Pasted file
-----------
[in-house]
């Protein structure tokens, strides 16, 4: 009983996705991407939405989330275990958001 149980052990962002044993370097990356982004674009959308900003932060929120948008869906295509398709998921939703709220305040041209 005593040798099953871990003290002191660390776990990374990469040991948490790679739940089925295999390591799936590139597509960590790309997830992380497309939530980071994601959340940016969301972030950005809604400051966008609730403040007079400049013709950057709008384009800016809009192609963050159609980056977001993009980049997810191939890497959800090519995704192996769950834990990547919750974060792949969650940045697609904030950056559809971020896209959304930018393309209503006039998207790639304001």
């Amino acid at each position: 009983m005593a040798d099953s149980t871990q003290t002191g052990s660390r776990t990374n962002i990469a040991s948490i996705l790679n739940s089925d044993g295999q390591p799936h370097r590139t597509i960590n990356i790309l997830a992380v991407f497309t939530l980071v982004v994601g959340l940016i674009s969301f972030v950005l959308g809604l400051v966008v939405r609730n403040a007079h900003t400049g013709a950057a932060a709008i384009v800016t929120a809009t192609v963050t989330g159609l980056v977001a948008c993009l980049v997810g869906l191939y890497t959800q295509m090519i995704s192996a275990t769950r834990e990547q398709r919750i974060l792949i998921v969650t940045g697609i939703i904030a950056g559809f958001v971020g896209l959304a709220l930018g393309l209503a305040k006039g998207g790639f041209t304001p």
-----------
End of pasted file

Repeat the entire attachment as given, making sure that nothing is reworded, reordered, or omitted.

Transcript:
[in-house]
């Protein structure tokens, strides 16, 4: 009983996705991407939405989330275990958001 149980052990962002044993370097990356982004674009959308900003932060929120948008869906295509398709998921939703709220305040041209 005593040798099953871990003290002191660390776990990374990469040991948490790679739940089925295999390591799936590139597509960590790309997830992380497309939530980071994601959340940016969301972030950005809604400051966008609730403040007079400049013709950057709008384009800016809009192609963050159609980056977001993009980049997810191939890497959800090519995704192996769950834990990547919750974060792949969650940045697609904030950056559809971020896209959304930018393309209503006039998207790639304001």
């Amino acid at each position: 009983m005593a040798d099953s149980t871990q003290t002191g052990s660390r776990t990374n962002i990469a040991s948490i996705l790679n739940s089925d044993g295999q390591p799936h370097r590139t597509i960590n990356i790309l997830a992380v991407f497309t939530l980071v982004v994601g959340l940016i674009s969301f972030v950005l959308g809604l400051v966008v939405r609730n403040a007079h900003t400049g013709a950057a932060a709008i384009v800016t929120a809009t192609v963050t989330g159609l980056v977001a948008c993009l980049v997810g869906l191939y890497t959800q295509m090519i995704s192996a275990t769950r834990e990547q398709r919750i974060l792949i998921v969650t940045g697609i939703i904030a950056g559809f958001v971020g896209l959304a709220l930018g393309l209503a305040k006039g998207g790639f041209t304001p």